Exhibition

This exhibition (updated July 2020) is organized to show examples of each of 6 main styles that Petit exhibited during his career, more or less chronologically as set out on the Art page, and simplifying the groups set out in the British Art Journal (2017). After each lead picture, 1, 2, etc there is a drop down entry to others of that style 1.1, 1.2, or 2.1, 2.2 etc. Differences from the previous version are more pictures in each category, but only 6 categories. Circle pictures are in a separate group at the end.

A distinct presentation of highlights from the Ian Cooke Collection together with this major collector’s essay on the artist is shown here.

Early Landscapes

Petit’s early landscapes, until around 1835, are mainly views in the midlands or the south east. Petit is said to show similarities to the looser, pre-impressionistic watercolourists of the early 19th Century, especially de Wint, but also Cotman and Cox.

1. Near Rochester, Kent, Rev J L Petit

c 1832, 18x12cm, watercolour on paper, private collection

During his stay at Bradfield in Essex he often travelled across the estuary to North Kent and there is a group of Rochester views all from one album, from which this comes. The paper was somewhat  weaker than he later used which means that few are in exhibitable condition despite the care of their workmanship.

For more early landscapes click here

Early Monochrome Pictures, Early to mid 1830s

This group consists of shipping pictures especially around Harwich and the river Stour, where Petit was working as curate from 1828-34; pictures from the Black Country, and churches and ruins from the Midlands, south of England and the Low Countries. Just as his early landscapes follows de Wint, so his early buildings draw a lot from Samuel Prout, whose drawings from the Flanders and the Low Countries he admired, and with whom he was acquainted. Yet he developed a more original and equally powerful presentation focusing on the architecture and reflecting a bleak mood.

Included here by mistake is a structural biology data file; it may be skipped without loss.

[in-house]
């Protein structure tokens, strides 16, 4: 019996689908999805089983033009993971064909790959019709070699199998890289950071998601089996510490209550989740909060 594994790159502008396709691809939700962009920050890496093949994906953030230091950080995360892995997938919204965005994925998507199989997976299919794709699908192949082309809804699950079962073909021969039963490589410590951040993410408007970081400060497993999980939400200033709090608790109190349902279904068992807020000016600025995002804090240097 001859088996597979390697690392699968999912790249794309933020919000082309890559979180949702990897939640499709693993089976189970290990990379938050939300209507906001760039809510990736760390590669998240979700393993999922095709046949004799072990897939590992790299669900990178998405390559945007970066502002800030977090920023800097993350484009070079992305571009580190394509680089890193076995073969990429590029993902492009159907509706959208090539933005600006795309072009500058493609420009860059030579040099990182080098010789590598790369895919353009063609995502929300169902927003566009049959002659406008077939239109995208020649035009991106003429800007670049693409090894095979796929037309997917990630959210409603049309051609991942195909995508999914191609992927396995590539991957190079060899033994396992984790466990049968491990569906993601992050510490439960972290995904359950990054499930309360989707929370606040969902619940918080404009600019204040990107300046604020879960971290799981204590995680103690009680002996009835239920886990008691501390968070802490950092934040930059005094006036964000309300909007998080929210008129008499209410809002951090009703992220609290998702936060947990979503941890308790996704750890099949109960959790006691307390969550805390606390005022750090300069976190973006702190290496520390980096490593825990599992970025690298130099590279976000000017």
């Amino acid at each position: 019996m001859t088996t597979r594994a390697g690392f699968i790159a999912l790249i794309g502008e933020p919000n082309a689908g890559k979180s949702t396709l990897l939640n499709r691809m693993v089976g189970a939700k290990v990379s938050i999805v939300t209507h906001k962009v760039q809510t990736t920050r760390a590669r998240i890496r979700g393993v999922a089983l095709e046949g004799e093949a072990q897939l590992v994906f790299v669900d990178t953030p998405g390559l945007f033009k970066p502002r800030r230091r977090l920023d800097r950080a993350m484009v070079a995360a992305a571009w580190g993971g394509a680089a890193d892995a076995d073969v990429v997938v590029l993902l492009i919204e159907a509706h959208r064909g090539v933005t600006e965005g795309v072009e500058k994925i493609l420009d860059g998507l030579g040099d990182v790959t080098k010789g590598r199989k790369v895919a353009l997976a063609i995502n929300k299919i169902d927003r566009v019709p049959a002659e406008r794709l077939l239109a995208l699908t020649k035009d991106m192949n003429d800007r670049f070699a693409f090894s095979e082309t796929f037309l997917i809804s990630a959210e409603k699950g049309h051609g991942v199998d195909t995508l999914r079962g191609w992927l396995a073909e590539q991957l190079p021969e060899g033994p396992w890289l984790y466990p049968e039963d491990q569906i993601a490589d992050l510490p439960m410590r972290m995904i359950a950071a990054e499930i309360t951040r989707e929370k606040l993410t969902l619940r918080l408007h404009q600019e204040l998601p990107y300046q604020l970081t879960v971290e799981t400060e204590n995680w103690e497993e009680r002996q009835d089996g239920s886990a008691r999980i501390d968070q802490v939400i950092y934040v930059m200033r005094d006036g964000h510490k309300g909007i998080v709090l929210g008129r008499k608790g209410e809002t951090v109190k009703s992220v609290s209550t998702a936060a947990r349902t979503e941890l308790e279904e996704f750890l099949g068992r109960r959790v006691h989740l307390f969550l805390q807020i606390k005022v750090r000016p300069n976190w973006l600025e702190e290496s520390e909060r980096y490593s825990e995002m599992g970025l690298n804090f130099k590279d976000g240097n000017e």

2. Ulverton Abbey, Leicestershire, Rev J L Petit

c1830-35, 19x27cm, watercolour on paper, private collection.

This captures the pathos of the ruined abbey, of which there are so many across the UK. It is a subject which he would often return, especially in the mid-1840s (see section 4). 

For more of this monochrome style click here

The Remarks Tours and Colourful UK pictures 1837-42

After the monochrome, there is a more colourful phase in Petit’s art. This includes trips in the UK and on the continent in preparation for his first book: Remarks on Church Architecture.  Beauvais cathedral on the home page is also from this period. This colourful, even exuberant, phase also only lasts around 5 years until his conflict with the Ecclesiologists started.

3. Tong Church, Shropshire; Rev J L Petit

c 1841, 23.5x18cm, watercolour on paper, the Ian Cooke Collection.

One of Petit’s favourite subjects and one of the few churches that figures three times in his writings – in his first two books and an article. This watercolour was used as the basis for the main illustration in Petit’s article on Tong Church in the Archaeological Journal in 1845.